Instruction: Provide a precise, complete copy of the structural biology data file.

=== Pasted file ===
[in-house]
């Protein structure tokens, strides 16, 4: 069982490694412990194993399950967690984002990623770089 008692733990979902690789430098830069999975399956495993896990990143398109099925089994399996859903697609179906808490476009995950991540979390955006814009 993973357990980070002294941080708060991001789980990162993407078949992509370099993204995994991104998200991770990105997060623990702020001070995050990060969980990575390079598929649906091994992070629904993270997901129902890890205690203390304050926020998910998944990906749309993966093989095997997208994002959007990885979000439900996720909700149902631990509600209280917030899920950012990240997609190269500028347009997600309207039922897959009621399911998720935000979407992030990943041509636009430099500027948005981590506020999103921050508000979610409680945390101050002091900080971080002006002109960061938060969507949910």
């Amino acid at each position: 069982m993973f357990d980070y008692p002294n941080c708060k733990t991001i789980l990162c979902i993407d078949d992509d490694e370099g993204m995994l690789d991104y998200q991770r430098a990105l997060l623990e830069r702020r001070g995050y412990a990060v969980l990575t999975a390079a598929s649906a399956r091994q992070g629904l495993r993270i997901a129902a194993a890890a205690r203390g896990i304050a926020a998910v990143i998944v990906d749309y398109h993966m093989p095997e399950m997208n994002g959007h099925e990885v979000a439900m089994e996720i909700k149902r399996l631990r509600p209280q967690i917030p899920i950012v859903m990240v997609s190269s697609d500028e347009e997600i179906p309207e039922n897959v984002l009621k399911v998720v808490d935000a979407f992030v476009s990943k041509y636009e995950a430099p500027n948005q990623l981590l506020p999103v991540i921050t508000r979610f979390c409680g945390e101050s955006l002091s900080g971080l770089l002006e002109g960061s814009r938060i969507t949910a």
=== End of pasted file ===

[in-house]
């Protein structure tokens, strides 16, 4: 069982490694412990194993399950967690984002990623770089 008692733990979902690789430098830069999975399956495993896990990143398109099925089994399996859903697609179906808490476009995950991540979390955006814009 993973357990980070002294941080708060991001789980990162993407078949992509370099993204995994991104998200991770990105997060623990702020001070995050990060969980990575390079598929649906091994992070629904993270997901129902890890205690203390304050926020998910998944990906749309993966093989095997997208994002959007990885979000439900996720909700149902631990509600209280917030899920950012990240997609190269500028347009997600309207039922897959009621399911998720935000979407992030990943041509636009430099500027948005981590506020999103921050508000979610409680945390101050002091900080971080002006002109960061938060969507949910």
């Amino acid at each position: 069982m993973f357990d980070y008692p002294n941080c708060k733990t991001i789980l990162c979902i993407d078949d992509d490694e370099g993204m995994l690789d991104y998200q991770r430098a990105l997060l623990e830069r702020r001070g995050y412990a990060v969980l990575t999975a390079a598929s649906a399956r091994q992070g629904l495993r993270i997901a129902a194993a890890a205690r203390g896990i304050a926020a998910v990143i998944v990906d749309y398109h993966m093989p095997e399950m997208n994002g959007h099925e990885v979000a439900m089994e996720i909700k149902r399996l631990r509600p209280q967690i917030p899920i950012v859903m990240v997609s190269s697609d500028e347009e997600i179906p309207e039922n897959v984002l009621k399911v998720v808490d935000a979407f992030v476009s990943k041509y636009e995950a430099p500027n948005q990623l981590l506020p999103v991540i921050t508000r979610f979390c409680g945390e101050s955006l002091s900080g971080l770089l002006e002109g960061s814009r938060i969507t949910a």